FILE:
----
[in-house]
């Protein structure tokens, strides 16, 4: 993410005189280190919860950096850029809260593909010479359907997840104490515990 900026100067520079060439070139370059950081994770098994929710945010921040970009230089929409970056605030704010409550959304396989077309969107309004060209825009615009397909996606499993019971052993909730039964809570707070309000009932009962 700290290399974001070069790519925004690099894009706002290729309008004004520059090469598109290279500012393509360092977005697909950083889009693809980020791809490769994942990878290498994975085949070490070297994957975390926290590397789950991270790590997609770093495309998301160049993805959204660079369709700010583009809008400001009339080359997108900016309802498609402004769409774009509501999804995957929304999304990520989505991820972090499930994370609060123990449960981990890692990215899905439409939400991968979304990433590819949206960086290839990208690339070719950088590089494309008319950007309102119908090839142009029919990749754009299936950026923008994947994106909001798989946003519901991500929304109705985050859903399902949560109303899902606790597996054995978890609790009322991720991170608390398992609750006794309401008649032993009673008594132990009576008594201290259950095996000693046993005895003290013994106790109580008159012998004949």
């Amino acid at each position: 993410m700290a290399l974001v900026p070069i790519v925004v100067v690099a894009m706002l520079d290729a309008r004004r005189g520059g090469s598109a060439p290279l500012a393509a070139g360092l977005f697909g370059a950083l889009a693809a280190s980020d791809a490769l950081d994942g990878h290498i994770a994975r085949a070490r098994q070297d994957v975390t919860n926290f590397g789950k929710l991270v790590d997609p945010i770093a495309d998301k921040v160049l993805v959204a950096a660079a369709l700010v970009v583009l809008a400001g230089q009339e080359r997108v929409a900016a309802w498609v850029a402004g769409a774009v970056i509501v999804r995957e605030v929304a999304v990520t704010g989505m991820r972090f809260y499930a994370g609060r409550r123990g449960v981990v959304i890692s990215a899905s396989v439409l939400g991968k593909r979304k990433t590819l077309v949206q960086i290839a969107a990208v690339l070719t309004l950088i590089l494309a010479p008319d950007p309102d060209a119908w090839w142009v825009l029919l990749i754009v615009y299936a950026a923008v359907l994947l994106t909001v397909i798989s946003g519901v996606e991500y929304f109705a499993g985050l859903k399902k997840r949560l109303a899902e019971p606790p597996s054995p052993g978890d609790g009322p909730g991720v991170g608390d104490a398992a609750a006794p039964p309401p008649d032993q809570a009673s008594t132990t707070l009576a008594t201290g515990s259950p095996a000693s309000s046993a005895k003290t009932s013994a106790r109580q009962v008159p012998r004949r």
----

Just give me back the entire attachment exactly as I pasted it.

[in-house]
């Protein structure tokens, strides 16, 4: 993410005189280190919860950096850029809260593909010479359907997840104490515990 900026100067520079060439070139370059950081994770098994929710945010921040970009230089929409970056605030704010409550959304396989077309969107309004060209825009615009397909996606499993019971052993909730039964809570707070309000009932009962 700290290399974001070069790519925004690099894009706002290729309008004004520059090469598109290279500012393509360092977005697909950083889009693809980020791809490769994942990878290498994975085949070490070297994957975390926290590397789950991270790590997609770093495309998301160049993805959204660079369709700010583009809008400001009339080359997108900016309802498609402004769409774009509501999804995957929304999304990520989505991820972090499930994370609060123990449960981990890692990215899905439409939400991968979304990433590819949206960086290839990208690339070719950088590089494309008319950007309102119908090839142009029919990749754009299936950026923008994947994106909001798989946003519901991500929304109705985050859903399902949560109303899902606790597996054995978890609790009322991720991170608390398992609750006794309401008649032993009673008594132990009576008594201290259950095996000693046993005895003290013994106790109580008159012998004949």
């Amino acid at each position: 993410m700290a290399l974001v900026p070069i790519v925004v100067v690099a894009m706002l520079d290729a309008r004004r005189g520059g090469s598109a060439p290279l500012a393509a070139g360092l977005f697909g370059a950083l889009a693809a280190s980020d791809a490769l950081d994942g990878h290498i994770a994975r085949a070490r098994q070297d994957v975390t919860n926290f590397g789950k929710l991270v790590d997609p945010i770093a495309d998301k921040v160049l993805v959204a950096a660079a369709l700010v970009v583009l809008a400001g230089q009339e080359r997108v929409a900016a309802w498609v850029a402004g769409a774009v970056i509501v999804r995957e605030v929304a999304v990520t704010g989505m991820r972090f809260y499930a994370g609060r409550r123990g449960v981990v959304i890692s990215a899905s396989v439409l939400g991968k593909r979304k990433t590819l077309v949206q960086i290839a969107a990208v690339l070719t309004l950088i590089l494309a010479p008319d950007p309102d060209a119908w090839w142009v825009l029919l990749i754009v615009y299936a950026a923008v359907l994947l994106t909001v397909i798989s946003g519901v996606e991500y929304f109705a499993g985050l859903k399902k997840r949560l109303a899902e019971p606790p597996s054995p052993g978890d609790g009322p909730g991720v991170g608390d104490a398992a609750a006794p039964p309401p008649d032993q809570a009673s008594t132990t707070l009576a008594t201290g515990s259950p095996a000693s309000s046993a005895k003290t009932s013994a106790r109580q009962v008159p012998r004949r």